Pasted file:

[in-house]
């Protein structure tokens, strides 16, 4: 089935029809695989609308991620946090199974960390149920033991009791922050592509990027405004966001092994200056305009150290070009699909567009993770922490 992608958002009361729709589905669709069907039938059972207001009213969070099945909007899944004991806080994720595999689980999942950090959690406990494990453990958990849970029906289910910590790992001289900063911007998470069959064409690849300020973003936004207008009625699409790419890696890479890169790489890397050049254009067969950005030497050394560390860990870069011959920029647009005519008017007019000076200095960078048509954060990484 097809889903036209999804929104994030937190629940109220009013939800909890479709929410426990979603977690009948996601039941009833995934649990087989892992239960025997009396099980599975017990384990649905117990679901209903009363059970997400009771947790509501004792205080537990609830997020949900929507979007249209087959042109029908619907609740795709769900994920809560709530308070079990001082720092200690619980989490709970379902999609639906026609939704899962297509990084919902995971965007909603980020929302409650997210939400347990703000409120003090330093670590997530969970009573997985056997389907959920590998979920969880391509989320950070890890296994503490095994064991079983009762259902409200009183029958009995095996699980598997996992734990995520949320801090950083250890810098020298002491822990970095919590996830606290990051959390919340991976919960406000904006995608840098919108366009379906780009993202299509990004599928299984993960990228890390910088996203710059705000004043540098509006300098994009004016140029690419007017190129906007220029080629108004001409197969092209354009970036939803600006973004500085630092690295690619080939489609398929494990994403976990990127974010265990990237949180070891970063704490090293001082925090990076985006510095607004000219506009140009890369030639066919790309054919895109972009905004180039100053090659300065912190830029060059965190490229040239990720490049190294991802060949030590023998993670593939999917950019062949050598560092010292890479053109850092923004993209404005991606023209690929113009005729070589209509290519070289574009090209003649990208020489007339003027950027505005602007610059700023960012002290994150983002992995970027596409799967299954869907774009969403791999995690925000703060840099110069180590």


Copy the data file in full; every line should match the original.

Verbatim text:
[in-house]
């Protein structure tokens, strides 16, 4: 089935029809695989609308991620946090199974960390149920033991009791922050592509990027405004966001092994200056305009150290070009699909567009993770922490 992608958002009361729709589905669709069907039938059972207001009213969070099945909007899944004991806080994720595999689980999942950090959690406990494990453990958990849970029906289910910590790992001289900063911007998470069959064409690849300020973003936004207008009625699409790419890696890479890169790489890397050049254009067969950005030497050394560390860990870069011959920029647009005519008017007019000076200095960078048509954060990484 097809889903036209999804929104994030937190629940109220009013939800909890479709929410426990979603977690009948996601039941009833995934649990087989892992239960025997009396099980599975017990384990649905117990679901209903009363059970997400009771947790509501004792205080537990609830997020949900929507979007249209087959042109029908619907609740795709769900994920809560709530308070079990001082720092200690619980989490709970379902999609639906026609939704899962297509990084919902995971965007909603980020929302409650997210939400347990703000409120003090330093670590997530969970009573997985056997389907959920590998979920969880391509989320950070890890296994503490095994064991079983009762259902409200009183029958009995095996699980598997996992734990995520949320801090950083250890810098020298002491822990970095919590996830606290990051959390919340991976919960406000904006995608840098919108366009379906780009993202299509990004599928299984993960990228890390910088996203710059705000004043540098509006300098994009004016140029690419007017190129906007220029080629108004001409197969092209354009970036939803600006973004500085630092690295690619080939489609398929494990994403976990990127974010265990990237949180070891970063704490090293001082925090990076985006510095607004000219506009140009890369030639066919790309054919895109972009905004180039100053090659300065912190830029060059965190490229040239990720490049190294991802060949030590023998993670593939999917950019062949050598560092010292890479053109850092923004993209404005991606023209690929113009005729070589209509290519070289574009090209003649990208020489007339003027950027505005602007610059700023960012002290994150983002992995970027596409799967299954869907774009969403791999995690925000703060840099110069180590």